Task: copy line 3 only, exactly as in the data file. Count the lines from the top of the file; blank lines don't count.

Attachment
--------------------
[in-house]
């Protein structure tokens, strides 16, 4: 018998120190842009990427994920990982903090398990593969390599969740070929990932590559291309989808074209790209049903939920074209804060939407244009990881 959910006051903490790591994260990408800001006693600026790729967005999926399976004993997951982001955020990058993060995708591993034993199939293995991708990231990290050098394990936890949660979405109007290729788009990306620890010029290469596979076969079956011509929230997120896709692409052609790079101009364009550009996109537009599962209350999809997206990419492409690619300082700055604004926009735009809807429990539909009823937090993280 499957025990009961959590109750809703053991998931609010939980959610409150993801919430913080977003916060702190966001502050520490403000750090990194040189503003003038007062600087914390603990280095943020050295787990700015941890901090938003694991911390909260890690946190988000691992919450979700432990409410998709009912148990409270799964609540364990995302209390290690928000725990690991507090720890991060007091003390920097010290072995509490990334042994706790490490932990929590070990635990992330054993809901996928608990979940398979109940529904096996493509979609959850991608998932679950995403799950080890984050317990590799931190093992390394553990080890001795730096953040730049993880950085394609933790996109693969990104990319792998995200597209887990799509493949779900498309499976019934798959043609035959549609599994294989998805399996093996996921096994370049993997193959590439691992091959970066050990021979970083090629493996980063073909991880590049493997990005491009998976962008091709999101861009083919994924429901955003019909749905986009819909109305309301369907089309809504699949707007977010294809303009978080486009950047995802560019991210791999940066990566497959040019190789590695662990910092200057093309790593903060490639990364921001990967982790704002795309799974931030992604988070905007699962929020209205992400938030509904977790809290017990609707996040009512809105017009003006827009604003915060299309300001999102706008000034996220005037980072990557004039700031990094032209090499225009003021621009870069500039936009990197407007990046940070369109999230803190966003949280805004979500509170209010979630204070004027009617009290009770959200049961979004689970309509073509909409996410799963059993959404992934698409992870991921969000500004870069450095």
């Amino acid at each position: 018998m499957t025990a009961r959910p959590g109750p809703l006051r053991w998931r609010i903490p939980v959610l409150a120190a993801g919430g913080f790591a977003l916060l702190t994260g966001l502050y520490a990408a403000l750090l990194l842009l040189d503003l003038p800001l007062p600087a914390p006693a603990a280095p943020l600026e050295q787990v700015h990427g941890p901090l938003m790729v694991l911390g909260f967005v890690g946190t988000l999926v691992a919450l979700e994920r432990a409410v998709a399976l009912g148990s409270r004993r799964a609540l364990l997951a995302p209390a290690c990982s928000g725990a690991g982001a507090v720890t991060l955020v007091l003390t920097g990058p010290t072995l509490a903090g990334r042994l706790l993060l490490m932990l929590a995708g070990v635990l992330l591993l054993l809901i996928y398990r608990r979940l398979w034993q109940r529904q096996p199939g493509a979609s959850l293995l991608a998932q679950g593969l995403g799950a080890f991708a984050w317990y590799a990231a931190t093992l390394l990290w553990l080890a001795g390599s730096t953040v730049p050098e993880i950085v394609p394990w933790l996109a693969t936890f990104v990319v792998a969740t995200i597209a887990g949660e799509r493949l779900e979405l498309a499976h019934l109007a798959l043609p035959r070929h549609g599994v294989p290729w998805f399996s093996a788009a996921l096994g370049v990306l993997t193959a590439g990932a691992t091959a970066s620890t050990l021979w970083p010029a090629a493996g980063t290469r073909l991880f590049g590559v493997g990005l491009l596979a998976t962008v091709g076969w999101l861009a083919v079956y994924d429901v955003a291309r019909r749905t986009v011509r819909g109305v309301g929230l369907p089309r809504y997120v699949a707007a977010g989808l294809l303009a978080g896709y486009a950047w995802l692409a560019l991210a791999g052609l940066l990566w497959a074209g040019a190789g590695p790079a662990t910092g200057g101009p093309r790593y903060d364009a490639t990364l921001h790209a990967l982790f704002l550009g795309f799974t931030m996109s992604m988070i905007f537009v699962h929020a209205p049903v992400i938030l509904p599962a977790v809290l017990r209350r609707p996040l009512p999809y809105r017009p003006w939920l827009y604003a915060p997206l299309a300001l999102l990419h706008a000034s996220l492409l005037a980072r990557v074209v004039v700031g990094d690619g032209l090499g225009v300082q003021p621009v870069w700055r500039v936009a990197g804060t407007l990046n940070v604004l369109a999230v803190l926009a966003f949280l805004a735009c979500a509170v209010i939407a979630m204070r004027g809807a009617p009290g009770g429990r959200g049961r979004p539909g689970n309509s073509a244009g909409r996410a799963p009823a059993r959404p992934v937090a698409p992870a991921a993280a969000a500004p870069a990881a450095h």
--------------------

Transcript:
């Amino acid at each position: 018998m499957t025990a009961r959910p959590g109750p809703l006051r053991w998931r609010i903490p939980v959610l409150a120190a993801g919430g913080f790591a977003l916060l702190t994260g966001l502050y520490a990408a403000l750090l990194l842009l040189d503003l003038p800001l007062p600087a914390p006693a603990a280095p943020l600026e050295q787990v700015h990427g941890p901090l938003m790729v694991l911390g909260f967005v890690g946190t988000l999926v691992a919450l979700e994920r432990a409410v998709a399976l009912g148990s409270r004993r799964a609540l364990l997951a995302p209390a290690c990982s928000g725990a690991g982001a507090v720890t991060l955020v007091l003390t920097g990058p010290t072995l509490a903090g990334r042994l706790l993060l490490m932990l929590a995708g070990v635990l992330l591993l054993l809901i996928y398990r608990r979940l398979w034993q109940r529904q096996p199939g493509a979609s959850l293995l991608a998932q679950g593969l995403g799950a080890f991708a984050w317990y590799a990231a931190t093992l390394l990290w553990l080890a001795g390599s730096t953040v730049p050098e993880i950085v394609p394990w933790l996109a693969t936890f990104v990319v792998a969740t995200i597209a887990g949660e799509r493949l779900e979405l498309a499976h019934l109007a798959l043609p035959r070929h549609g599994v294989p290729w998805f399996s093996a788009a996921l096994g370049v990306l993997t193959a590439g990932a691992t091959a970066s620890t050990l021979w970083p010029a090629a493996g980063t290469r073909l991880f590049g590559v493997g990005l491009l596979a998976t962008v091709g076969w999101l861009a083919v079956y994924d429901v955003a291309r019909r749905t986009v011509r819909g109305v309301g929230l369907p089309r809504y997120v699949a707007a977010g989808l294809l303009a978080g896709y486009a950047w995802l692409a560019l991210a791999g052609l940066l990566w497959a074209g040019a190789g590695p790079a662990t910092g200057g101009p093309r790593y903060d364009a490639t990364l921001h790209a990967l982790f704002l550009g795309f799974t931030m996109s992604m988070i905007f537009v699962h929020a209205p049903v992400i938030l509904p599962a977790v809290l017990r209350r609707p996040l009512p999809y809105r017009p003006w939920l827009y604003a915060p997206l299309a300001l999102l990419h706008a000034s996220l492409l005037a980072r990557v074209v004039v700031g990094d690619g032209l090499g225009v300082q003021p621009v870069w700055r500039v936009a990197g804060t407007l990046n940070v604004l369109a999230v803190l926009a966003f949280l805004a735009c979500a509170v209010i939407a979630m204070r004027g809807a009617p009290g009770g429990r959200g049961r979004p539909g689970n309509s073509a244009g909409r996410a799963p009823a059993r959404p992934v937090a698409p992870a991921a993280a969000a500004p870069a990881a450095h």